This Essay suggests an underappreciated, appropriate, and conceptually coherent structure to the Chevron relationship of courts to agencies, grounded in the concept of "allocation." Because the term "deference" muddles rather than clarifies the structure's operation, this Essay avoids speaking of "Chevron deference" and "Skidmore deference." Rather, it argues, one could more profitably think in terms of "Chevron space" and "Skidmore weight." "Chevron space" denotes the area within which an administrative agency has been statutorily empowered to act in a manner that creates legal obligations or constraints-that is, its allocated authority. "Skidmore weight" addresses the possibility that an agency's view on a given statutory question may in itself warrant the respect of judges who are themselves unmistakably responsible for deciding the question of statutory meaning.
"Skidmore weight" has an underappreciated pedigree. For almost two centuries, American courts have given agency views of statutory meaning considerable weight in deciding for themselves issues of statutory meaning. "Chevron space" reJlects our more recent understanding and acceptance that Congress may validly confer on executive agencies the authority to act with the force of law, so long as the legality of their action within the boundaries of their authority can be judicially assured. Within its congressionally authorized space, the agency is the prime actor. From a court's independent conclusion that Congress has delegated authority to an agency-a conclusion that may even be informed by Skidmore weight given to the agency's own understandings of its authority- it follows ineluctably that the reviewing court is to act, not as decider, but as overseer.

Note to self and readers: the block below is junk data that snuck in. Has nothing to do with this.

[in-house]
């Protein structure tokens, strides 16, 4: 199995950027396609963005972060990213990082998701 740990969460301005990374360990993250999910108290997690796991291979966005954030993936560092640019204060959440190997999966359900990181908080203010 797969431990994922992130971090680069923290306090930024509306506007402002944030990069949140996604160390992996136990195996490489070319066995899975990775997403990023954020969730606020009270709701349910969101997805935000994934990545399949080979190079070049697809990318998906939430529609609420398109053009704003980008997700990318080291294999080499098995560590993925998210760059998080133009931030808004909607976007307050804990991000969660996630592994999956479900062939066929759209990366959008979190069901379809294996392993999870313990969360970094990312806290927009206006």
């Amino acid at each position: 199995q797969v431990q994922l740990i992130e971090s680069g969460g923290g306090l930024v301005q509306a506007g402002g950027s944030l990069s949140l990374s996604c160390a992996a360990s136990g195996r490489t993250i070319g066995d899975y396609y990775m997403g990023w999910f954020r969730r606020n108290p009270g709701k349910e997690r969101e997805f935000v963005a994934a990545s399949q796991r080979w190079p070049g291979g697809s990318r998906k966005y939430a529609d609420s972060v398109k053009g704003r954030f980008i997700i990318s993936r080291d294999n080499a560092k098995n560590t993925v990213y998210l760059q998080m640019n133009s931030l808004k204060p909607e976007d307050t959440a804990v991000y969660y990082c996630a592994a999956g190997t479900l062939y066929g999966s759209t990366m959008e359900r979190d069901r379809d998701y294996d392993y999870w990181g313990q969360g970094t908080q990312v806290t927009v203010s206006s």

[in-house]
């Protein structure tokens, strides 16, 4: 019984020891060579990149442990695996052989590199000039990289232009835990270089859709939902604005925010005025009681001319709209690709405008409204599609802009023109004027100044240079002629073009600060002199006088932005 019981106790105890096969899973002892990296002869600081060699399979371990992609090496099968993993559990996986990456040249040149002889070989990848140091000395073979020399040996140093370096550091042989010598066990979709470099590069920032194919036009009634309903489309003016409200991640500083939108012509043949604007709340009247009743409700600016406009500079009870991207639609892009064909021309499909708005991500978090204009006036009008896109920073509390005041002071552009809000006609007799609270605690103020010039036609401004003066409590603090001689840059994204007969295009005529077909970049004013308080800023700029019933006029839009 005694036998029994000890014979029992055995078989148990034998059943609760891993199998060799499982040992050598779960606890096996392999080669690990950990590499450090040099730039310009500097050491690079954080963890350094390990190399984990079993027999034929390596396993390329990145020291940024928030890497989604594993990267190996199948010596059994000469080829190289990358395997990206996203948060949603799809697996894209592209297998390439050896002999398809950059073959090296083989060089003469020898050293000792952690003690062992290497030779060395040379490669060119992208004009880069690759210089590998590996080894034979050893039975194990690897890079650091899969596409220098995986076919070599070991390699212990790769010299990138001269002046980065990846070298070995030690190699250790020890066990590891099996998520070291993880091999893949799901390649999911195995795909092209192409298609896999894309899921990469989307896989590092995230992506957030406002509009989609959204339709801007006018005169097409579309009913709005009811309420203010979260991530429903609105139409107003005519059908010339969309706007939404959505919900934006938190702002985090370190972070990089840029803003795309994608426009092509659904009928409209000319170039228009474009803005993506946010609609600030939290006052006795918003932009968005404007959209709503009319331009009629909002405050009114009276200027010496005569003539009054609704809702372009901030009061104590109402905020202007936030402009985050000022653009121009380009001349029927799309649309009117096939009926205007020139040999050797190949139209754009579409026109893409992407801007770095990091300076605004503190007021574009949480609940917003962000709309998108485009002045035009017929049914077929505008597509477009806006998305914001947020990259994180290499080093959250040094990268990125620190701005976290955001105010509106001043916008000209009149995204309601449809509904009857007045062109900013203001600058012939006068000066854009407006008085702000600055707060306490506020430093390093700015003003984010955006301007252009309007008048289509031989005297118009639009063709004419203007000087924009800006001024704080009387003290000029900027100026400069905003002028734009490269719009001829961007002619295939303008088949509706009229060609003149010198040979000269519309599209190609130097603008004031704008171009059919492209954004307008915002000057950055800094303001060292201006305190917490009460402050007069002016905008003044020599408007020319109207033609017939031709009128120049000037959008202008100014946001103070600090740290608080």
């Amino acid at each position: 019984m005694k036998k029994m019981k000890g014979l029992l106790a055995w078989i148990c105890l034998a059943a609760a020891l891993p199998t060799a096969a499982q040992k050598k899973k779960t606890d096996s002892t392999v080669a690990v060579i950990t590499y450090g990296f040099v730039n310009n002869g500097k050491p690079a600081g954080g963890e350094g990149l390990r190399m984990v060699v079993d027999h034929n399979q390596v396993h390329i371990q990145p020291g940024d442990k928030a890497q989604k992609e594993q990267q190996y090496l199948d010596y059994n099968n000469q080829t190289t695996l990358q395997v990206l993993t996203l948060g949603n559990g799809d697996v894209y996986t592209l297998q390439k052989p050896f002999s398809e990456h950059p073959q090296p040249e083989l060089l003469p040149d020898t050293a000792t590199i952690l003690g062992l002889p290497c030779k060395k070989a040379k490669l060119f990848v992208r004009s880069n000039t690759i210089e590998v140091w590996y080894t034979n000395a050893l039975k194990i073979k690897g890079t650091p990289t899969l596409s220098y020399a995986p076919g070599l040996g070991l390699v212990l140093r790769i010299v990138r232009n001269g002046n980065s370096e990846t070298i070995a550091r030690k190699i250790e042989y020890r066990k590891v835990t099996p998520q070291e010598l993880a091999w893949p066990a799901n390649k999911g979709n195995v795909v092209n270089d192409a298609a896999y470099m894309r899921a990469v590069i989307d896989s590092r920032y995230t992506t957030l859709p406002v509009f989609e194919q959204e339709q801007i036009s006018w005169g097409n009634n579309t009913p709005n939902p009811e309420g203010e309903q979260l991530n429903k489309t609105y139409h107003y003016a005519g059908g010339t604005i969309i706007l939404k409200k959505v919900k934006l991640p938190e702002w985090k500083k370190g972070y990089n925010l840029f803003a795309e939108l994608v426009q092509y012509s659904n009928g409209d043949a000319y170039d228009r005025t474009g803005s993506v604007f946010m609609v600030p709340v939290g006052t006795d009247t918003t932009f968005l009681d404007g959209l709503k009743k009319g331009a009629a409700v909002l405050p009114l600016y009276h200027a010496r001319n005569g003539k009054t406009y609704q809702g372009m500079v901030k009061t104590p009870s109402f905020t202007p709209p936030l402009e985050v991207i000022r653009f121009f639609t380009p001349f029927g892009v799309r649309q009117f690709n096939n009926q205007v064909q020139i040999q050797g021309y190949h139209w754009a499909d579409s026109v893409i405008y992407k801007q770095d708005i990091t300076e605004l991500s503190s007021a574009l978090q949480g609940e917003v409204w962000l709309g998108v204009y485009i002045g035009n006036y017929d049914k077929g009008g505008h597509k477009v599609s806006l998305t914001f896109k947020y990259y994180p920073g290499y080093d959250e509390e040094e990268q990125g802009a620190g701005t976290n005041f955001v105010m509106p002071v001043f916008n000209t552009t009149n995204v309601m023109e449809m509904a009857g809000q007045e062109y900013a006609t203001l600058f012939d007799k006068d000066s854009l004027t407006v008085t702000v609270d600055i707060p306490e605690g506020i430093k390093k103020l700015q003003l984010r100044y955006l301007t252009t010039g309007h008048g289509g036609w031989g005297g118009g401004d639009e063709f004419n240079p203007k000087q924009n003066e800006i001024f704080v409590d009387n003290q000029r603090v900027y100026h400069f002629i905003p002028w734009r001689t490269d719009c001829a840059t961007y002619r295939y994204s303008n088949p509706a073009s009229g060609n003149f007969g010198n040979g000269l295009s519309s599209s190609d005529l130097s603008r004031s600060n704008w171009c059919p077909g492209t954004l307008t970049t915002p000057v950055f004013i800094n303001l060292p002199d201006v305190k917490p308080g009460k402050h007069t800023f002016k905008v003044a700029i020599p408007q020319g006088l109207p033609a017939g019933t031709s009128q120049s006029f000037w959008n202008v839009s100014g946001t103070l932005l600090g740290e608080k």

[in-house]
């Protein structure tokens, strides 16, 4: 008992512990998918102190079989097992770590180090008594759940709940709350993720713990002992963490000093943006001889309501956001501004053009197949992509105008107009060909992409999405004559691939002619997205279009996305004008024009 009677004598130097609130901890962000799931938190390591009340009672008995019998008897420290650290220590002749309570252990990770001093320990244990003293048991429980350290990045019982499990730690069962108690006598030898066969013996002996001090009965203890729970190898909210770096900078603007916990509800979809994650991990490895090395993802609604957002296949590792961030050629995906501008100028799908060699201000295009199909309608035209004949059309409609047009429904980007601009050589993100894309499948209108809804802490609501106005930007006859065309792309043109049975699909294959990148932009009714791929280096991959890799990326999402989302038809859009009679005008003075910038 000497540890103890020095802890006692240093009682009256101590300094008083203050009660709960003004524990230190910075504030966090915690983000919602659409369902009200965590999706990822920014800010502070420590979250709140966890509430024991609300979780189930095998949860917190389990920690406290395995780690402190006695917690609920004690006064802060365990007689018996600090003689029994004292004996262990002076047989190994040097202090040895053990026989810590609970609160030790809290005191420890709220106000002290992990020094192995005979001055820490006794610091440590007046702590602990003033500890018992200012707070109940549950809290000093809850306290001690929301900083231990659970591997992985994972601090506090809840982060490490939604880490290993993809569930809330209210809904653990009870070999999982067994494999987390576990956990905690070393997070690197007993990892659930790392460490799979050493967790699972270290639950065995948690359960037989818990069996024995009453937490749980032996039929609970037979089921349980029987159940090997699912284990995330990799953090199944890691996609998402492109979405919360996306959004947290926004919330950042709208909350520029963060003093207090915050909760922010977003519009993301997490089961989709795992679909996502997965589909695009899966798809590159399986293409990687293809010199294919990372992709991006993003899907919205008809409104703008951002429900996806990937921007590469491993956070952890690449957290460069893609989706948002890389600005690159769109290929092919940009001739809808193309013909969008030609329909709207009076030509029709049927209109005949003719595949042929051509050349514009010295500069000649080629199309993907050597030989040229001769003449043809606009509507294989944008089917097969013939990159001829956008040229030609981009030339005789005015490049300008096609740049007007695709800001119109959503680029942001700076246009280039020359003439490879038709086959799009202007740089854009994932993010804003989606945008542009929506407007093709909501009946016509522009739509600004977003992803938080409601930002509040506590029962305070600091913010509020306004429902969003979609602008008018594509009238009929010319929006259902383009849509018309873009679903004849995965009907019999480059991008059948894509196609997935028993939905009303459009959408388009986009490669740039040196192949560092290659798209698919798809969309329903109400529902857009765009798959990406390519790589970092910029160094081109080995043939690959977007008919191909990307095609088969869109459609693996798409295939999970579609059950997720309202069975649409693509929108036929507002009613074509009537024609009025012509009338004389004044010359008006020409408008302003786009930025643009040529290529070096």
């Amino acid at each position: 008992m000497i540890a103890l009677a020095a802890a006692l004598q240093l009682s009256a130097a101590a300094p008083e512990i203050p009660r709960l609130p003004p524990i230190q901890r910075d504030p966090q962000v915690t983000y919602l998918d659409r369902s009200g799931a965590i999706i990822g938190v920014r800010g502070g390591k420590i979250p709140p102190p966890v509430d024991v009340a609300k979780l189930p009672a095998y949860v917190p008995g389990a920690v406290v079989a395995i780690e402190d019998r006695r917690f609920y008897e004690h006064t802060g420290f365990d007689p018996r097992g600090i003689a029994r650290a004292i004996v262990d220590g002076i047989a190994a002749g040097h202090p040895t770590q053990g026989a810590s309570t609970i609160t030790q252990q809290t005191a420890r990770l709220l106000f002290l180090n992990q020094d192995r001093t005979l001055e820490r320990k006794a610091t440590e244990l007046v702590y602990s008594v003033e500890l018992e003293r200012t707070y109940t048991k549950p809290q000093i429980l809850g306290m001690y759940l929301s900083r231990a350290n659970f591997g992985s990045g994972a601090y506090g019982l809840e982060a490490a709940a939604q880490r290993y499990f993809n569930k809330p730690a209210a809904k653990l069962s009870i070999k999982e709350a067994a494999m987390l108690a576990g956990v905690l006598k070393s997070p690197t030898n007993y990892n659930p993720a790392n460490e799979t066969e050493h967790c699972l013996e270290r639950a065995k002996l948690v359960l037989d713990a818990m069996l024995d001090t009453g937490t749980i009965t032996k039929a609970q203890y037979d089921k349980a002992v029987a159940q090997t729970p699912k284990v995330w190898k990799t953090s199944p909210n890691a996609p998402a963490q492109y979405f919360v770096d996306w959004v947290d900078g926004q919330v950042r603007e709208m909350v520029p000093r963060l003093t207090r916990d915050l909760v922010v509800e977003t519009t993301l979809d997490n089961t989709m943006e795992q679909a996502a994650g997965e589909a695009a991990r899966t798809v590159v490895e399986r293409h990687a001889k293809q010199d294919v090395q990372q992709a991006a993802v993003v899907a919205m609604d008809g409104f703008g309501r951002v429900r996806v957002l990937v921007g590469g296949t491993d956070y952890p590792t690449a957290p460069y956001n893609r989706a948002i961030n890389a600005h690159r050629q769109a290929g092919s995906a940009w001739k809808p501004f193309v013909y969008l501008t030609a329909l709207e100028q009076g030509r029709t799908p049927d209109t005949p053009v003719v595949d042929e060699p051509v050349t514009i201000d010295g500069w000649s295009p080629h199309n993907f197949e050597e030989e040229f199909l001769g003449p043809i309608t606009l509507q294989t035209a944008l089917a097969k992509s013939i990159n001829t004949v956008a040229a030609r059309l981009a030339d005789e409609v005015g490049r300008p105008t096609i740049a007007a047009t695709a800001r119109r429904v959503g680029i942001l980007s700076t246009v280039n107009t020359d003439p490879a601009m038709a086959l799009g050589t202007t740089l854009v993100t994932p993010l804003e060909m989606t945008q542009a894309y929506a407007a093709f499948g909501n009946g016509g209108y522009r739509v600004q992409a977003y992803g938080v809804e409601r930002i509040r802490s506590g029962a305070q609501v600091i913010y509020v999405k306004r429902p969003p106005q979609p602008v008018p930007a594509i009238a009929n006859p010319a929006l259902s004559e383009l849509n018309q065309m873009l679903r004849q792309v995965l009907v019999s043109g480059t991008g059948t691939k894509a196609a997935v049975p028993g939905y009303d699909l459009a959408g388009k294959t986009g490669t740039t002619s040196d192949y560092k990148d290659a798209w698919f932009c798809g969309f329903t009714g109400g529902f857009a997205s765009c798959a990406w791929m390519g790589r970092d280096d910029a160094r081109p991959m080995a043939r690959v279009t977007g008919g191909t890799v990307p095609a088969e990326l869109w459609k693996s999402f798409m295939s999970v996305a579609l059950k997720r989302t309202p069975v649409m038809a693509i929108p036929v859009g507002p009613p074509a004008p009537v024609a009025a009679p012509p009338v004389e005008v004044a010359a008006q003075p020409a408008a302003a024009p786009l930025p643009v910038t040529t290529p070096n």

Peter L. Strauss,
Deference is Too Confusing - Let's Call Them Chevron Space and Skidmore Weight,
Colum. L. Rev.
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